Now, this kind of migration away from history departments is bound to have somewhat mixed effects. On the one hand, the kind of training graduate students get in political science departments, for example, is very different from the kind of training people like me got when we were in graduate school. The great emphasis on what political scientists call “method”—and by that they mean statistical method (above all regression analysis) and game theory—means that graduate students in that discipline really don’t have the time to do things that most of us consider essential, like learn foreign languages. How one can presume to study international politics without knowing at least one foreign language is utterly beyond me—it’s not simply a question of access to the sources, what’s more important is that learning a foreign language is the only way to break out of the provincialism of your own culture, and American culture especially is in many ways quite provincial.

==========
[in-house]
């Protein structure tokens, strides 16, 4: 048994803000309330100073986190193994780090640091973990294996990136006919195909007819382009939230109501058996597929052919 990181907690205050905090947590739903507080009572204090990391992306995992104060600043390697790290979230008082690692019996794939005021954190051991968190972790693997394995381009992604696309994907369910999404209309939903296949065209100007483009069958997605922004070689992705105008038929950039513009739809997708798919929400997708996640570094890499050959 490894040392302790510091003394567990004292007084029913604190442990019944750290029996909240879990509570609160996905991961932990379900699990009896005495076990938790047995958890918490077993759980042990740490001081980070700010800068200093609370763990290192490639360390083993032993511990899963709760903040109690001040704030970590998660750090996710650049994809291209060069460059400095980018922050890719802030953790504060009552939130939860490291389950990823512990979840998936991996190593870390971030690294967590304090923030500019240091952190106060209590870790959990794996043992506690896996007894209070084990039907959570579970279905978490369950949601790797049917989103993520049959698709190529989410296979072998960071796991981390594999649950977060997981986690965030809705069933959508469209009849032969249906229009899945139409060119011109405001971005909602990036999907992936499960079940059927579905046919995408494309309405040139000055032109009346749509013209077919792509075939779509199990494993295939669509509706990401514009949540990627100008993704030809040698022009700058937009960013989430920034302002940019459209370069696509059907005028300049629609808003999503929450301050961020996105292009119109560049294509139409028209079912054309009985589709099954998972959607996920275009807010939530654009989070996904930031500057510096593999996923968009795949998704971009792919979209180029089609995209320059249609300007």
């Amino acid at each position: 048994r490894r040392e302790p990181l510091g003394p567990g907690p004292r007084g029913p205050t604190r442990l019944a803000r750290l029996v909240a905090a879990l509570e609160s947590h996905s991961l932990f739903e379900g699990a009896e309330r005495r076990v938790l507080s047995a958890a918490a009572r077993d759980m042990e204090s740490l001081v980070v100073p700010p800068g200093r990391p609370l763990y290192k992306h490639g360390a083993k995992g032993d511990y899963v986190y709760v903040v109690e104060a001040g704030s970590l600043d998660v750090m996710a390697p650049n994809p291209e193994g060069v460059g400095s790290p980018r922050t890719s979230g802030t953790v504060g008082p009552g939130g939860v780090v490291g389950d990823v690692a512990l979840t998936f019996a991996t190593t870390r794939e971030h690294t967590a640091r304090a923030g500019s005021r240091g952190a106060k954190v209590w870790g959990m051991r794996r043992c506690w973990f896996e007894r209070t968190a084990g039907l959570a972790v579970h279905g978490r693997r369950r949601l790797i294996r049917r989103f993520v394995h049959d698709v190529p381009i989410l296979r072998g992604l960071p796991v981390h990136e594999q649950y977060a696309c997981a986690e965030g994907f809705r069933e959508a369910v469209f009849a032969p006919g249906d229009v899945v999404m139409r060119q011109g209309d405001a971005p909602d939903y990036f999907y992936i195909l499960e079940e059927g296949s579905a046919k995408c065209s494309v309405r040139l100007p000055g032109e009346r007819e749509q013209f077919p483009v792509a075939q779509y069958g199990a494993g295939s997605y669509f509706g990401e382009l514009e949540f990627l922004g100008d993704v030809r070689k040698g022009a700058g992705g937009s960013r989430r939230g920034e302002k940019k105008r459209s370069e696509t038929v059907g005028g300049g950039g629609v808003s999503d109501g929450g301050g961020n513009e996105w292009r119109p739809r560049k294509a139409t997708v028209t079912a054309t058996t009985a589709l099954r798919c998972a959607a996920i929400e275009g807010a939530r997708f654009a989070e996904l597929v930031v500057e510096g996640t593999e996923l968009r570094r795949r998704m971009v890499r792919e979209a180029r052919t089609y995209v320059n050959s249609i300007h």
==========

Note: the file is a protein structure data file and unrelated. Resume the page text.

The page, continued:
On the other hand, the sort of migration I’ve been talking about is not an altogether unhealthy thing. First of all, it might have a certain impact on the way history departments conduct their business. If people like me teach courses outside history departments that attract a lot of students, that might put a certain pressure on those departments to take this field more seriously. But the more important effect, it seems to me, is intellective in nature—that is, it might actually have a positive effect on the kind of work that is done. I know, for example, that interacting with political scientists has had a very positive effect on the kind of work I do.
I’ll give just a couple of examples here, and both of them have to do with the “preventive war” issue. The dynamic here—the idea that states worry about shifts in the structure of power, and often feel a certain pressure to act before the balance shifts against them—is taken quite seriously by political scientists, whereas historians traditionally have paid little attention to this kind of thing. When the George W. Bush administration, for example, put forward a doctrine of this sort, saying how the United States had to nip problems in the bud before they became completely unmanageable, historians like Arthur Schlesinger took the line that this marked a total break with American tradition—that earlier U.S. governments had never pursued policies based on that kind of thinking. More generally, historians tended to associate the preventive war philosophy with the lunatic fringe.